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School Climate and Cultural Proficiency

Assess and Enhance School Climate

"Structural change that is not supported by cultural change will eventually be overwhelmed by the culture, for it is the culture that any organization finds meaning in stability." - Phillip Schlechty

A school's climate has a strong influence over students and staff. Assess the school's climate and working to increase positivity and collaborative efforts is essential for institutional change from a systems perspective. Shaping and influencing a school's culture and climate can and should be intentional. (Elbot & Fulton, 2005)

A positive school climate consists of:

  • Relational Trust
    • How well each key stakeholder (students, parents, teachers, administration) believes that members of the other groups are fulfilling their role and obligations.
  • Supportive Leadership
    • Shared mission and goals, instructional guidance and staff feeling validated and that they have a voice.
    • Organizational change, roles, and expectations clearly defined. Having clear and fair policies, procedures, and practices that are clearly defined and consistent.
  • Trust and Respect
    • Positive rapport and relationships built between key stakeholder groups.

  • Professional Development
    • Staff feels valuable, knowledgeable, and prepared.
  • Expectations, Trust, and Accountability
    • Having high expectations that are consistently followed through, however, expectations need to be accompanied with trust and accountability. Collaborative and shared conflict resolution efforts will increase consistency and build trust and a positive school climate.
  • Physical Environment
    • School safety policies and cleanliness impact culture and climate.
  • Markers, Rituals, and Transitions
    • Creating an event/assembly/tradition to positively reinforce successes, effort, and accomplishments for students as well as staff.

Resources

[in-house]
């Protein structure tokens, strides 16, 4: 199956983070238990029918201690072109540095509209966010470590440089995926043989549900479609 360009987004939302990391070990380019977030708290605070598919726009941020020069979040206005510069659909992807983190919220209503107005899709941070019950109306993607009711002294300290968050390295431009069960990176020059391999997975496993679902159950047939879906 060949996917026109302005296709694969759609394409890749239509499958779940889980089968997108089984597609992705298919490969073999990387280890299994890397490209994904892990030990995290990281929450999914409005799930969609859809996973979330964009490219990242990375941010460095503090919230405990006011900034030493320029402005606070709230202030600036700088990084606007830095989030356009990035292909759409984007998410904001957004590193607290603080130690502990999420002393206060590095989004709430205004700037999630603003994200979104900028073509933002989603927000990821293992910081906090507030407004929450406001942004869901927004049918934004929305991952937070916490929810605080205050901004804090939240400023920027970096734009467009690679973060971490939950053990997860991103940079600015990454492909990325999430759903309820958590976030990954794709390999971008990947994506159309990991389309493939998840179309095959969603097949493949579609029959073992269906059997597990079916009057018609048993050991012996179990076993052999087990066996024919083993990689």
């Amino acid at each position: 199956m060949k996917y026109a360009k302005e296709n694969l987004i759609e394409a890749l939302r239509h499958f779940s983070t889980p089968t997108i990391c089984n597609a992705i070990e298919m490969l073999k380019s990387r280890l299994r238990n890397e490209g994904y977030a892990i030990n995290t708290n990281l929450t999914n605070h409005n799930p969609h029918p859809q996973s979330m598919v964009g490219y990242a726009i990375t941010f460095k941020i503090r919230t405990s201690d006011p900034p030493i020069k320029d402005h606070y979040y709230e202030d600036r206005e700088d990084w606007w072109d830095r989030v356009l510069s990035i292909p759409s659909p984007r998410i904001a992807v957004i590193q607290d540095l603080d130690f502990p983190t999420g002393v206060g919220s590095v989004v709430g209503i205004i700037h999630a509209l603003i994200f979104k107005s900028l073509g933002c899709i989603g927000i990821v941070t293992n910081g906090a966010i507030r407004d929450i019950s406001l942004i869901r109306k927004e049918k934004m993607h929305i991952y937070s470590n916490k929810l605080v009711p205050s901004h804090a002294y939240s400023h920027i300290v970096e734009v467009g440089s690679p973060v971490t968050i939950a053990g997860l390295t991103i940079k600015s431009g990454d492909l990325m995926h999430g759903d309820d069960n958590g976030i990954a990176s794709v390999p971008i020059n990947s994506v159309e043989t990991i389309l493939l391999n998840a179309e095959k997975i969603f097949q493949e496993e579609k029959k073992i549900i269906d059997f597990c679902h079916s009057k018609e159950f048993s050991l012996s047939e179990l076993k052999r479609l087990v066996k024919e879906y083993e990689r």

• Schools that Beat the Odds, 2005, McRel
    Discusses common factors for successful schools. 
  • Identifying Differences Between Two Groups of High-Needs High Schools, 2008, McRel
    Discusses the differences between high performing and low performing high needs schools, specifically significant differences in various factors.
  • STEM: Establishing a Culture of High Expectations (webinar)
    This webinar is part of an on-going webinar series from NASSP's Breaking Ranks Framework, a comprehensive framework for school improvement that can support all schools in the K-12 continuum. This webinar is presented by Trevor Greene, Principal, Toppenish High School, Toppenish, WA. Nestled on the Yakama Indian Reservation in southern Washington, Toppenish serves a high-minority (95%), high-poverty (99%) student population, and boasts 28 science, technology, engineering, and mathematics (STEM) classes. Listen as Trevor discusses how he has transformed Toppenish into a high-performing place of learning and brought a renewed sense of hope to rural Washington. Learn how this rural school has increased higher-level math and science enrollment through implementation of engineering and biomedical science classes. A child of the reservation, Trevor's goal for every member of his community is to "be bold enough to do what other don't even dream."
  • Transforming School Culture (webinar)
    This webinar is part of an on-going webinar series from NASSP's Breaking Ranks Framework, a comprehensive framework for school improvement that can support all schools in the K-12 continuum. This webinar is presented by Laurie Barron, Principal, Smokey Road Middle School, Newman, GA. Names as only one of five middle schools in the nation to be selected as a 2011 MetLife Foundation-NASSP Breakthrough School, Smokey Road Middle School adheres to the student-centered comprehensive framework for school improvement and reform as outlined in the NASSP publication Breaking Ranks in the Middle. This webinar demonstrates how focusing on the areas of collaborative leadership, personalizing the school environment, and curriculum, instruction, and assessment, can increase student achievement and foster a culture of continuous improvement by developing significant relationships with students, making classes more relevant, and increasing instructional rigor.

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